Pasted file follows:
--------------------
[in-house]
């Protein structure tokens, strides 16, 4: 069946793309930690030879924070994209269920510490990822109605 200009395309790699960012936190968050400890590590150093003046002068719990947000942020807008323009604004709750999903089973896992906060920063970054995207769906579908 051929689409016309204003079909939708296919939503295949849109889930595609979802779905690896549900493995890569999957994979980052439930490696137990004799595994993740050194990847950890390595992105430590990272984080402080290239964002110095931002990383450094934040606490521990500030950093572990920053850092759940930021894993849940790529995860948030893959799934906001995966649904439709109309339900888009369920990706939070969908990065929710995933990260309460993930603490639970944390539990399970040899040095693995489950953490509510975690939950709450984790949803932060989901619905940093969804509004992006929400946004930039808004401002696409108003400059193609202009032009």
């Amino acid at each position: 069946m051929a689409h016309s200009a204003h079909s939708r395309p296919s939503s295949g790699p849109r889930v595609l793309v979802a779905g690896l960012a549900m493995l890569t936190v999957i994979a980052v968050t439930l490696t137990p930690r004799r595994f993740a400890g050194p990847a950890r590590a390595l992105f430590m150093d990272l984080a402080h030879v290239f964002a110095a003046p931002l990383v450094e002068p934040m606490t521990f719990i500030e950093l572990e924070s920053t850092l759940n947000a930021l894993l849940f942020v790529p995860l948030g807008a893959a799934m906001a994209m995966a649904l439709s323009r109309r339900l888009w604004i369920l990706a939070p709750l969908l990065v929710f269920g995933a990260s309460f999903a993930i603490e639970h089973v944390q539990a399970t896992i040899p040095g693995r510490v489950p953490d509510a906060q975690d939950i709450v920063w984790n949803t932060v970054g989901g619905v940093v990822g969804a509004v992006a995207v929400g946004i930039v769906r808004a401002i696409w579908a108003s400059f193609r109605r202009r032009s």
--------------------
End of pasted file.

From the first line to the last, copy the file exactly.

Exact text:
[in-house]
């Protein structure tokens, strides 16, 4: 069946793309930690030879924070994209269920510490990822109605 200009395309790699960012936190968050400890590590150093003046002068719990947000942020807008323009604004709750999903089973896992906060920063970054995207769906579908 051929689409016309204003079909939708296919939503295949849109889930595609979802779905690896549900493995890569999957994979980052439930490696137990004799595994993740050194990847950890390595992105430590990272984080402080290239964002110095931002990383450094934040606490521990500030950093572990920053850092759940930021894993849940790529995860948030893959799934906001995966649904439709109309339900888009369920990706939070969908990065929710995933990260309460993930603490639970944390539990399970040899040095693995489950953490509510975690939950709450984790949803932060989901619905940093969804509004992006929400946004930039808004401002696409108003400059193609202009032009």
């Amino acid at each position: 069946m051929a689409h016309s200009a204003h079909s939708r395309p296919s939503s295949g790699p849109r889930v595609l793309v979802a779905g690896l960012a549900m493995l890569t936190v999957i994979a980052v968050t439930l490696t137990p930690r004799r595994f993740a400890g050194p990847a950890r590590a390595l992105f430590m150093d990272l984080a402080h030879v290239f964002a110095a003046p931002l990383v450094e002068p934040m606490t521990f719990i500030e950093l572990e924070s920053t850092l759940n947000a930021l894993l849940f942020v790529p995860l948030g807008a893959a799934m906001a994209m995966a649904l439709s323009r109309r339900l888009w604004i369920l990706a939070p709750l969908l990065v929710f269920g995933a990260s309460f999903a993930i603490e639970h089973v944390q539990a399970t896992i040899p040095g693995r510490v489950p953490d509510a906060q975690d939950i709450v920063w984790n949803t932060v970054g989901g619905v940093v990822g969804a509004v992006a995207v929400g946004i930039v769906r808004a401002i696409w579908a108003s400059f193609r109605r202009r032009s």